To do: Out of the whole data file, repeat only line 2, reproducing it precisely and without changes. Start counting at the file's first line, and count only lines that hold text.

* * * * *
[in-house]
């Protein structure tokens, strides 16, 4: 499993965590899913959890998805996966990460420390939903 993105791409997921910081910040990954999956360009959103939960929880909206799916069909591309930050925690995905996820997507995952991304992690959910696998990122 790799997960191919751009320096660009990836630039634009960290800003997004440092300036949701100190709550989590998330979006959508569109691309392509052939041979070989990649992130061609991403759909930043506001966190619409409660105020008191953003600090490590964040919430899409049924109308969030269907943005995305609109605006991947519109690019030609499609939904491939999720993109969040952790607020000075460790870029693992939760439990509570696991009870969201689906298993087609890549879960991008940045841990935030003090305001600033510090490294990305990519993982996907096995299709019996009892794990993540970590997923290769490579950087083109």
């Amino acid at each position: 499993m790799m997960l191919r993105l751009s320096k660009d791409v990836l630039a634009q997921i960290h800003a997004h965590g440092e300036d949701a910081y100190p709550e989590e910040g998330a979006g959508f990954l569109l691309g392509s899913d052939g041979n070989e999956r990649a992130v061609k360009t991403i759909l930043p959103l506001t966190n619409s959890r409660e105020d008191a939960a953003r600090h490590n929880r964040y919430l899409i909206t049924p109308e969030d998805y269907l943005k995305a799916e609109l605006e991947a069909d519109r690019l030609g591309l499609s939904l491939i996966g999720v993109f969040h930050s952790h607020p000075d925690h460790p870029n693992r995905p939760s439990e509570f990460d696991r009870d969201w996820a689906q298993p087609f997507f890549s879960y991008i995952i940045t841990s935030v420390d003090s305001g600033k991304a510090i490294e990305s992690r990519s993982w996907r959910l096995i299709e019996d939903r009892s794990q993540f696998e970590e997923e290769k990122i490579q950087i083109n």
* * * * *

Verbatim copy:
């Protein structure tokens, strides 16, 4: 499993965590899913959890998805996966990460420390939903 993105791409997921910081910040990954999956360009959103939960929880909206799916069909591309930050925690995905996820997507995952991304992690959910696998990122 790799997960191919751009320096660009990836630039634009960290800003997004440092300036949701100190709550989590998330979006959508569109691309392509052939041979070989990649992130061609991403759909930043506001966190619409409660105020008191953003600090490590964040919430899409049924109308969030269907943005995305609109605006991947519109690019030609499609939904491939999720993109969040952790607020000075460790870029693992939760439990509570696991009870969201689906298993087609890549879960991008940045841990935030003090305001600033510090490294990305990519993982996907096995299709019996009892794990993540970590997923290769490579950087083109």